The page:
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Title: Calibration of 2-D soil zymography for correct analysis of enzyme distribution

Abstract

Soil zymography is a new technique developed to visualize two-dimensional distributions of enzyme activities. The method is composed of incubating a membrane saturated with an enzyme-specific fluorogenic substrate on a surface of the soil sample, followed by recording the membrane image generated by a fluorescent product (e.g. MUF: methylumbelliferone) in ultraviolet light. Despite its relative ease of use, performing zymography involves multiple user-made decisions that might affect the accuracy of enzyme activity estimates. Thus, unification of the zymography methodology is required for correct estimations and comparisons of various studies. We investigated the following methodological aspects of the implementation of zymography: (a) camera settings and image processing, (b) effects of evaporation and (c) calibration procedures. Camera settings (shutter speeds or exposure time) affected the intensity of background fluorescence and signal-to-noise ratios (SNR). However, because their combined effects varied depending on MUF concentrations, light and camera setting need to be optimized for the expected range of MUF concentrations prior to zymography. Evaporation of MUF solution from the membrane had no effect on fluorescence. Relations between MUF concentration and intensity of fluorescence during calibrations demonstrated a saturated pattern and were strongly affected by image noise outside the optimal range (e.g. 8–14 μm MUFmore » pixel -1). We developed a new calibration approach that is based on a piecewise linear regression. The new approach accounted for specific ranges of MUF concentration and uses nonuniformly saturated membranes, reflecting the real distribution of enzyme activities in soil. The new calibration algorithm eliminated biases of the standard calibration and resulted in greater accuracy in predicting MUF concentrations.« less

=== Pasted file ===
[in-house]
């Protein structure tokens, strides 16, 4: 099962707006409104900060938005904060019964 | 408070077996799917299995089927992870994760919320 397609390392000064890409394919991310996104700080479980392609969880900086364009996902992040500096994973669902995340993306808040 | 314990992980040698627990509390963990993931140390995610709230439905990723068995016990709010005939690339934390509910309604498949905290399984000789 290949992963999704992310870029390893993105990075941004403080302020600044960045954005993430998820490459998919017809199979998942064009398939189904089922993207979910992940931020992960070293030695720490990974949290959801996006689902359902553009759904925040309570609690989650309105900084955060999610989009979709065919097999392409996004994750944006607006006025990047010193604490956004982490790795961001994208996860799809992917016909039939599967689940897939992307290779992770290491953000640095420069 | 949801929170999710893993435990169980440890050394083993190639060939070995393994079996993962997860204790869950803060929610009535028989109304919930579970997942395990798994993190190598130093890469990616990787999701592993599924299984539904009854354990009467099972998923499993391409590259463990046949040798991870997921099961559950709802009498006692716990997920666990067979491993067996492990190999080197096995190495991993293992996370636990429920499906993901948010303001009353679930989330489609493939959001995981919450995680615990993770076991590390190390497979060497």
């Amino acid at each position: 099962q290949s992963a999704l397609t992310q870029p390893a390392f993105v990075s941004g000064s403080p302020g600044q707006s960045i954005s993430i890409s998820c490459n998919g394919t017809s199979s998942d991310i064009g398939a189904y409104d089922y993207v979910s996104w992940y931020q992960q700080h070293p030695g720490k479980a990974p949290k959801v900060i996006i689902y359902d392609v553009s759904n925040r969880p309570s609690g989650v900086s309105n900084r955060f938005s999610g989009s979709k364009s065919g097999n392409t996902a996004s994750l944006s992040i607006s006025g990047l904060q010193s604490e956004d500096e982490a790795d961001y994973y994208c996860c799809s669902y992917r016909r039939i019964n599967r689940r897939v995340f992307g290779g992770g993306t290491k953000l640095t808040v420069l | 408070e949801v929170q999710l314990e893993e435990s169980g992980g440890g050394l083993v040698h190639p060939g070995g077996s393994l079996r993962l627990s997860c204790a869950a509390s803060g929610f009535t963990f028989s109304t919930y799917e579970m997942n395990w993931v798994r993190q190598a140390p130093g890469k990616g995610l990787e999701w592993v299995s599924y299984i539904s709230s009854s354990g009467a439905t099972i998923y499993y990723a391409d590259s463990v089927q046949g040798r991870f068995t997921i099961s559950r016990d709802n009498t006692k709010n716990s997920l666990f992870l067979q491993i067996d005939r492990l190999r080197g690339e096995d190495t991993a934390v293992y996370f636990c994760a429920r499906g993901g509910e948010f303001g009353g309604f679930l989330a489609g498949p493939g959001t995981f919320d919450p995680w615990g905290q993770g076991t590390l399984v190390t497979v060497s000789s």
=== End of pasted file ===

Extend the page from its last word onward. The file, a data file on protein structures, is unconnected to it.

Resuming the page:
Authors:
ORCiD logo [1];  [2];  [3];  [4];  [5]
  1. Michigan State Univ., East Lansing, MI (United States)
  2. Michigan State Univ., East Lansing, MI (United States); Gottingen Univ., Gottingen (Germany)
  3. Gottingen Univ., Gottingen (Germany); Univ. of Kiel, Kiel (Germany)
  4. Gottingen Univ., Gottingen (Germany); Inst. of Physicochemical and Biological Problems in Soil Science, Pushchino (Russia)
  5. RUDN Univ., Moscow (Russia)
Publication Date:
Research Org.:
Univ. of Wisconsin, Madison, WI (United States)
Sponsoring Org.:
USDOE Office of Science (SC), Biological and Environmental Research (BER) (SC-23)
OSTI Identifier:
1506661
Grant/Contract Number:  
SC0018409
Resource Type:
Accepted Manuscript
Journal Name:
European Journal of Soil Science
Additional Journal Information:
Journal Volume: 0; Journal Issue: 0; Journal ID: ISSN 1351-0754
Country of Publication:
United States
Language:
English
Subject:
59 BASIC BIOLOGICAL SCIENCES; zymography; calibration and validation; image processing

Citation Formats

Guber, Andrey K., Kravchenko, Alexandra N., Razavi, Bahar S., Blagodatskaya, Evgenia, and Kuzyakov, Yakov. Calibration of 2-D soil zymography for correct analysis of enzyme distribution. United States: N. p., 2018. Web. doi:10.1111/ejss.12744.